Europe is tired of the Gazprom monopoly and isn’t going to take it any more. At least, that appears to be the message from Lithuania, which will take over the European Union’s rotating presidency in July.
Vilnius has been looking for alternative suppliers. Moreover, when Prime Minister Algirdas Butkevicius met with Russian Prime Minister Dmitry Medvedev in early April, the former explained that the EU would not adjust its Third Energy Package despite Moscow’s objections.
Said Butkevicius: “I explained to him that we will not change [the] Third Energy Package in Europe because I presented this plan in Brussels … and our position is very strong — to strengthen energy security in Lithuania and in all the European Union.” Gazprom had complained that the measure required third party access to storage and transmission facilities, discriminating against the Russian giant.
Although talks between experts from the two countries are expected to begin soon, Butkevicius indicated that his government intended to hold off signing a new contract with Gazprom, currently its only natural gas supplier. He observed: “I think we will have new suppliers at the end of 2014 and then I think discussions with Russia will be easier.” Moscow had been offering a price discount if Vilnius dropped plans to reform the gas industry and abandoned damage claims in a Stockholm arbitration court.
Although it won’t be ready to start serving Lithuania next year, Ukraine is moving ahead to develop its resources. In January, Kyiv signed a $10 billion production-sharing agreement for the Yuzivska Shale Gas Field with Shell. Moreover, explained Energy and Coal Minister Eduard Stavytsky: “We plan by the end of the year to sign at least four more PSAs on top of the existing two. As a result, investors will be able to start exporting gas to Europe in four or five years and Ukraine could become a net gas exporter by the middle of the next decade.”
Kyiv also is in the process of reforming its gas sector to European standards, breaking up its gas monopoly Naftogaz. Deputy Minister Volodymyr Makukha said the process will be completed next year. According to Worldwide News Ukraine, the legislation, adopted in 2010, “introduces clear and transparent rules for the functioning of the gas market in Ukraine, regulating gas extraction, storage, transporting, purchasing, selling, and associated activities.” Rules adopted last year increase access to the country’s pipeline network.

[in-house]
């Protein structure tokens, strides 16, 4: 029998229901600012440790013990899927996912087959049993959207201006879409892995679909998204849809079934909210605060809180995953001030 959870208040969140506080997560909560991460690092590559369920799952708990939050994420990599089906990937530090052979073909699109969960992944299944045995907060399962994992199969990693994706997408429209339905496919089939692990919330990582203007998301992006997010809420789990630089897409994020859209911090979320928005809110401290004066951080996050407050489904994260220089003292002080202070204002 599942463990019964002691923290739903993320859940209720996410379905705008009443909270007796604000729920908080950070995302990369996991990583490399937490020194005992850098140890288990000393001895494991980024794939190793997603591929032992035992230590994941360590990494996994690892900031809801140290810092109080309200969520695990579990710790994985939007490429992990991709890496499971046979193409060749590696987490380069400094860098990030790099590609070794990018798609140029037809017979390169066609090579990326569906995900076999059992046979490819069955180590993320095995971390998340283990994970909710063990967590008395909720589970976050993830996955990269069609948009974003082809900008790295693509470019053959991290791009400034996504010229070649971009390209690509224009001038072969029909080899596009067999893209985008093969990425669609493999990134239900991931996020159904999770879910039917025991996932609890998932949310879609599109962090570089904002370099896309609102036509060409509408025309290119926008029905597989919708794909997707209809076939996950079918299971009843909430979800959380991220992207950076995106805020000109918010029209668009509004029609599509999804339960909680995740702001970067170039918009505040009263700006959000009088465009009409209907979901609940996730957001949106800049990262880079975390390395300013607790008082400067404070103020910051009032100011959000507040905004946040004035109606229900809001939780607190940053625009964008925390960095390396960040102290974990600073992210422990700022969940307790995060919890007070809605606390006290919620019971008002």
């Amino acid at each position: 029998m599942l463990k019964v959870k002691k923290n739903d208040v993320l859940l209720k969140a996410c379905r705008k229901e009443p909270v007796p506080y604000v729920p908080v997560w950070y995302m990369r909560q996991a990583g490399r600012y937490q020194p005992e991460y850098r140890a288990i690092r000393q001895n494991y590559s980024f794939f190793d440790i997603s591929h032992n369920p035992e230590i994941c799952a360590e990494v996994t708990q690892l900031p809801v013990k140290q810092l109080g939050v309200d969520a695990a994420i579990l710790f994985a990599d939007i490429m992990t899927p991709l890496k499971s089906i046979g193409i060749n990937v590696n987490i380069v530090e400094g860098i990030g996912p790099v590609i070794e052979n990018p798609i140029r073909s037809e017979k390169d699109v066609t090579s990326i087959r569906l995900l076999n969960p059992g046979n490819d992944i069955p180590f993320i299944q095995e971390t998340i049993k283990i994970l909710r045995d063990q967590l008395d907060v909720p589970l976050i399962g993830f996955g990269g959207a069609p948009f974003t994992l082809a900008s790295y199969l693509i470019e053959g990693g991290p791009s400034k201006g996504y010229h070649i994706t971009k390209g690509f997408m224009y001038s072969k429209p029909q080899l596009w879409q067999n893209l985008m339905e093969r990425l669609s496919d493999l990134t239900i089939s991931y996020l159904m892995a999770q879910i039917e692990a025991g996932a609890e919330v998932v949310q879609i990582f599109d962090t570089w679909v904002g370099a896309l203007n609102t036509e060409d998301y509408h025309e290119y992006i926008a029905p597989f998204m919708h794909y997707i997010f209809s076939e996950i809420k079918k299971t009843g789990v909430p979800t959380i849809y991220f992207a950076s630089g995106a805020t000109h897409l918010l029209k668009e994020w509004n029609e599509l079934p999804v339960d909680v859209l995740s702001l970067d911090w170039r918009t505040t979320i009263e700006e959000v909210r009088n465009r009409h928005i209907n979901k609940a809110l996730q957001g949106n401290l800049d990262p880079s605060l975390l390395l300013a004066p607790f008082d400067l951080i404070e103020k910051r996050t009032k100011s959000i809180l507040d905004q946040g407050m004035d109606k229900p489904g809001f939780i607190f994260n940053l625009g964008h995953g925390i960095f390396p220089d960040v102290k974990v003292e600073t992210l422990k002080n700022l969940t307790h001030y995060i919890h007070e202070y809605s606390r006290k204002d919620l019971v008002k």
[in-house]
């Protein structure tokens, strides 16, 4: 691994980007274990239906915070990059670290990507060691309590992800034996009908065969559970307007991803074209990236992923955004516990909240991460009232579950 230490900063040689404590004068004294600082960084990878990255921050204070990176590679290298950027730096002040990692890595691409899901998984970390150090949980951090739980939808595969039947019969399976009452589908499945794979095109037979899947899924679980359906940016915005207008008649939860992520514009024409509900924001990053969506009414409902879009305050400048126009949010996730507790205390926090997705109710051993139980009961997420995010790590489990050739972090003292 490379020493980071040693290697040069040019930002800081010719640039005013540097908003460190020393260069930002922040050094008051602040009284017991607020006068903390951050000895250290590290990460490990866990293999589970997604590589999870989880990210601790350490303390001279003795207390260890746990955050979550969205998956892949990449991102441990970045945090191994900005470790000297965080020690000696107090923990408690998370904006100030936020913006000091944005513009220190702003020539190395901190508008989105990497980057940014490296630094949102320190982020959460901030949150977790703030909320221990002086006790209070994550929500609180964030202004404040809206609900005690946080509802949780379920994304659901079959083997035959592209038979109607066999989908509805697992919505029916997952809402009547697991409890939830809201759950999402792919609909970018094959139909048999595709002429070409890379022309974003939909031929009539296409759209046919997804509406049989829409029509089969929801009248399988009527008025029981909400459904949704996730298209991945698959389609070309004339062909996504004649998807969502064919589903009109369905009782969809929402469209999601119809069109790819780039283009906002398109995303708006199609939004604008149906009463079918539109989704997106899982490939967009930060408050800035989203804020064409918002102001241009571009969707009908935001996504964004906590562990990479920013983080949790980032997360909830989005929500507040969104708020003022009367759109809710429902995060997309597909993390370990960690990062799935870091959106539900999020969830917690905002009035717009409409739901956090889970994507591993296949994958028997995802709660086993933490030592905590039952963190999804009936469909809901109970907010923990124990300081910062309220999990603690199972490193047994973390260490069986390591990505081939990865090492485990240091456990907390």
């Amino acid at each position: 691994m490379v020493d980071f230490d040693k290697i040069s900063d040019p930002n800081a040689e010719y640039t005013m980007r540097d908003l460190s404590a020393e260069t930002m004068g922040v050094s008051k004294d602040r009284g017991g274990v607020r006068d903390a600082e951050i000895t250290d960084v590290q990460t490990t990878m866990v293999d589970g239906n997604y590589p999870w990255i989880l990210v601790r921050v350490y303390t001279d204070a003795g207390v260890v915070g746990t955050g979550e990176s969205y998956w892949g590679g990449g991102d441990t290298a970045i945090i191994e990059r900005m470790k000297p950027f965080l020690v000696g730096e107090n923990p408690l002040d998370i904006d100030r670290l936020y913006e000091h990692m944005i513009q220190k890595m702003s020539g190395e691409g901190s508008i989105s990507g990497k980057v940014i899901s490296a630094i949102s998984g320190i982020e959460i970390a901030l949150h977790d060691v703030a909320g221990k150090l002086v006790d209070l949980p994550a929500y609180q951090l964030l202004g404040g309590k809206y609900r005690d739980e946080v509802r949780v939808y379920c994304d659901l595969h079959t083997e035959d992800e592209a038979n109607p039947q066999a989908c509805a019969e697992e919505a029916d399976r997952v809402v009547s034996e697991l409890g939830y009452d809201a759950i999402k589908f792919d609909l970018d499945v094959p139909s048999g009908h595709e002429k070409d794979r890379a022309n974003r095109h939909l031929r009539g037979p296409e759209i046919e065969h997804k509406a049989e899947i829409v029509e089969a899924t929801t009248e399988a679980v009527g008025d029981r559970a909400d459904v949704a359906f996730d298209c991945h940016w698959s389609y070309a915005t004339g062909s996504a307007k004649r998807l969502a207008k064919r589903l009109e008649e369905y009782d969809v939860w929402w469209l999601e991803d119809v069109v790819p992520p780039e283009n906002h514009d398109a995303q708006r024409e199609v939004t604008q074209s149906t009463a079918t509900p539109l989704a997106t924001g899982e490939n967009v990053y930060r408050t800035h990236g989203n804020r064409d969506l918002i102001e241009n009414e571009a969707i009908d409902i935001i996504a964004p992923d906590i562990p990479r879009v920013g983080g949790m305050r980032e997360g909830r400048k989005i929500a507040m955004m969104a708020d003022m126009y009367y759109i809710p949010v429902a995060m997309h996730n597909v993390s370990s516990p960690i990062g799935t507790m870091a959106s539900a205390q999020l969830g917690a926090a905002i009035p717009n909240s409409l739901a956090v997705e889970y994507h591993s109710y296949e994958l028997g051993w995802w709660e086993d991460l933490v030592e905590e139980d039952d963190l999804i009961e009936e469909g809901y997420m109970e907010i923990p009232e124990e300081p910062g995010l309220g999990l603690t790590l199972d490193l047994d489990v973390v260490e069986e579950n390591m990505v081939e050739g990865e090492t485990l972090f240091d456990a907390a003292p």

Stavytsky also pointed to Ukraine’s existing abundant gas storage facilities in discussing plans for his nation to create a gas hub. He added: “We are interested in such a European gas market in order to diversify gas supplies to Ukraine as a source of revenue for gas transit services to Europe, and for gas storage under both long-term contracts and in spot trading, and as a stable and sizable market for future exports of our own gas.” The EU is interested. European Commission for Energy Guenther Oettinger said: “The EU is willing to explore the possibility of establishing a ‘gas corridor’ to bring more long-term diversification options for Ukraine using, inter alia, existing pipelines in Western Ukraine.”
Ukraine has begun purchasing natural gas through Europe and is looking at Azerbaijan and Turkmenistan as possible sources of additional supplies. In fact, in February Kyiv reached a new supply agreement with Turkmenistan which, however, requires Russian consent to use pipelines through that nation. And so far Moscow has not responded well to Ukraine’s attempt to diversify natural gas supplies, hitting Kyiv with a $7 billion bill for failing to fulfill prior purchase commitments.
Gazprom also is threatening to build a new pipeline which would ship most supplies to the European Union from Belarus through Poland and on to Slovakia. The Kobryn-Velke-Kapusany pipeline would not expand Russian exports. Rather, explained Vladimir Socor of the Jamestown Foundation: “The operative goal of this project is to increase Russian pressure on Ukraine to cede control over its transit pipelines to Gazprom.”
It is not clear whether the proposal is serious, and especially whether Poland and Slovakia are willing to go along with the Putin government’s plans. Warsaw, at least, is not interested in strengthening Russia’s hand. Kyiv has planned to use its transit fees to upgrade its energy infrastructure.
Natural gas exports have provided Russia with its greatest source of post-Cold War influence in both the former Soviet republics and Europe proper. America’s shale revolution has begun putting global downward pressure on natural gas prices, while Moscow’s energy clients have begun putting greater political and legal pressure on Gazprom. The struggle is likely to grow ever more intense in the coming months.
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